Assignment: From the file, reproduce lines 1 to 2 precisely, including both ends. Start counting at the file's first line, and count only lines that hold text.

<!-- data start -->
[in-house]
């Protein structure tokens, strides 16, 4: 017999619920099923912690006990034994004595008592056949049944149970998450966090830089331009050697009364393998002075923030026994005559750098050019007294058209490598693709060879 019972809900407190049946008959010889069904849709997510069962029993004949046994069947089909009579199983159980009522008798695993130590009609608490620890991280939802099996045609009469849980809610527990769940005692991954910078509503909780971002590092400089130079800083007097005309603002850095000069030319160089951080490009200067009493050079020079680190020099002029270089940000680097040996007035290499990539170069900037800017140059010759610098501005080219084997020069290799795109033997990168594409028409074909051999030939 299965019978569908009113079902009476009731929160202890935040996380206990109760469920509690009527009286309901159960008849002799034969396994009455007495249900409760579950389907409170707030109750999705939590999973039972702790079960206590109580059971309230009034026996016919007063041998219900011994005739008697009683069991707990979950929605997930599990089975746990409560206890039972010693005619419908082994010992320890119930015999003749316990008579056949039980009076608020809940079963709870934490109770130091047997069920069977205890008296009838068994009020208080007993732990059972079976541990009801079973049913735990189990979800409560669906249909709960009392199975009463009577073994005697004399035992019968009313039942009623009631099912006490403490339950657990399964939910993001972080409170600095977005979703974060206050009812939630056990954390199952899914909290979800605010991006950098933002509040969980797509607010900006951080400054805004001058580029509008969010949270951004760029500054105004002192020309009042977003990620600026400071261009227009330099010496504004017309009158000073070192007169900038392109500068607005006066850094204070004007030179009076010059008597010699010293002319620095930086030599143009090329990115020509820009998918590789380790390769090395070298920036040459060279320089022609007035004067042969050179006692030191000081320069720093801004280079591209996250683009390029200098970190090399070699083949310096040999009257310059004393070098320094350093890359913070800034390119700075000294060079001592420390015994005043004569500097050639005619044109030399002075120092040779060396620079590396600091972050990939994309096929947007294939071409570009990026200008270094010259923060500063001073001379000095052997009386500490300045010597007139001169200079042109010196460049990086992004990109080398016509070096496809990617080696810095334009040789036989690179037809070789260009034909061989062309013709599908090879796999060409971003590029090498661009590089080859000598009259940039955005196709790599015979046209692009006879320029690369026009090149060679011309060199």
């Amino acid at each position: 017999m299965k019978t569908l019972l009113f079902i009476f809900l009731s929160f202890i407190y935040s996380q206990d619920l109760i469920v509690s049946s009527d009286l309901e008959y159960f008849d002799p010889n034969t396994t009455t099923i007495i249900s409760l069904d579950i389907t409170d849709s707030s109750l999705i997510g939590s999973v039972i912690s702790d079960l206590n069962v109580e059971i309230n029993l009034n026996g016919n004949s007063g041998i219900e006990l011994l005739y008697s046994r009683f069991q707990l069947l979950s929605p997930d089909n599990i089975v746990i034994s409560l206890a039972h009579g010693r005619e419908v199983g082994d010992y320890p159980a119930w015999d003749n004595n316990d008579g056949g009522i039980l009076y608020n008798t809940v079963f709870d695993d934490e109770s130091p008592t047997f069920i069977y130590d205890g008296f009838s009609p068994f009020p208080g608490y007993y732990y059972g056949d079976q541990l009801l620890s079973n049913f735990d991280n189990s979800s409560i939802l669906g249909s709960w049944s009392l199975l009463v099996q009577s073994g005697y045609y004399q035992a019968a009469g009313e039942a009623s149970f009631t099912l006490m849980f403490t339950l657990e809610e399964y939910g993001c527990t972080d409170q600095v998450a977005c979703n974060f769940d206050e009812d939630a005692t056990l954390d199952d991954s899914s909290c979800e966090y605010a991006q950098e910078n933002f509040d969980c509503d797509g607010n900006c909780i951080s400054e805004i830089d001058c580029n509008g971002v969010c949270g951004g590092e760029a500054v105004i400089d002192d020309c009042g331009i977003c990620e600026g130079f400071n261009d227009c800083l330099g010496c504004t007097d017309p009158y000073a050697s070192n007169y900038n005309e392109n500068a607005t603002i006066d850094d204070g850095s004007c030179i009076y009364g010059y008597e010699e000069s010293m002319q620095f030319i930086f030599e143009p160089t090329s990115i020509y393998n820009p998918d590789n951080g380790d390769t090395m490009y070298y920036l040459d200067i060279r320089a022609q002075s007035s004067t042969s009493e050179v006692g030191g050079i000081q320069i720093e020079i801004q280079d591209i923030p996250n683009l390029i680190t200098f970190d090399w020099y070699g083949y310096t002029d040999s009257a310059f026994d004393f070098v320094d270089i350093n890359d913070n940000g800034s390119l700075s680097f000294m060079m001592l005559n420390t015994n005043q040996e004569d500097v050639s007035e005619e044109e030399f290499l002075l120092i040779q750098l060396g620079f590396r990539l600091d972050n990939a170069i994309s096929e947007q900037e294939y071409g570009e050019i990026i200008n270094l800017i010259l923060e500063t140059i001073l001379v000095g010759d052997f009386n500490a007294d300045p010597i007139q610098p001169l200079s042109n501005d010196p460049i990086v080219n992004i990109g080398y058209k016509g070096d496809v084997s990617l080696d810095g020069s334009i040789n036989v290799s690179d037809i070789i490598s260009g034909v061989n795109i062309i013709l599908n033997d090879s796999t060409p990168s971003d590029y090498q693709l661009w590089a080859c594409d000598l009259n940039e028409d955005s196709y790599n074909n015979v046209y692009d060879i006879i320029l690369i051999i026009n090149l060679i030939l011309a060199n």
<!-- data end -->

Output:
[in-house]
């Protein structure tokens, strides 16, 4: 017999619920099923912690006990034994004595008592056949049944149970998450966090830089331009050697009364393998002075923030026994005559750098050019007294058209490598693709060879 019972809900407190049946008959010889069904849709997510069962029993004949046994069947089909009579199983159980009522008798695993130590009609608490620890991280939802099996045609009469849980809610527990769940005692991954910078509503909780971002590092400089130079800083007097005309603002850095000069030319160089951080490009200067009493050079020079680190020099002029270089940000680097040996007035290499990539170069900037800017140059010759610098501005080219084997020069290799795109033997990168594409028409074909051999030939 299965019978569908009113079902009476009731929160202890935040996380206990109760469920509690009527009286309901159960008849002799034969396994009455007495249900409760579950389907409170707030109750999705939590999973039972702790079960206590109580059971309230009034026996016919007063041998219900011994005739008697009683069991707990979950929605997930599990089975746990409560206890039972010693005619419908082994010992320890119930015999003749316990008579056949039980009076608020809940079963709870934490109770130091047997069920069977205890008296009838068994009020208080007993732990059972079976541990009801079973049913735990189990979800409560669906249909709960009392199975009463009577073994005697004399035992019968009313039942009623009631099912006490403490339950657990399964939910993001972080409170600095977005979703974060206050009812939630056990954390199952899914909290979800605010991006950098933002509040969980797509607010900006951080400054805004001058580029509008969010949270951004760029500054105004002192020309009042977003990620600026400071261009227009330099010496504004017309009158000073070192007169900038392109500068607005006066850094204070004007030179009076010059008597010699010293002319620095930086030599143009090329990115020509820009998918590789380790390769090395070298920036040459060279320089022609007035004067042969050179006692030191000081320069720093801004280079591209996250683009390029200098970190090399070699083949310096040999009257310059004393070098320094350093890359913070800034390119700075000294060079001592420390015994005043004569500097050639005619044109030399002075120092040779060396620079590396600091972050990939994309096929947007294939071409570009990026200008270094010259923060500063001073001379000095052997009386500490300045010597007139001169200079042109010196460049990086992004990109080398016509070096496809990617080696810095334009040789036989690179037809070789260009034909061989062309013709599908090879796999060409971003590029090498661009590089080859000598009259940039955005196709790599015979046209692009006879320029690369026009090149060679011309060199």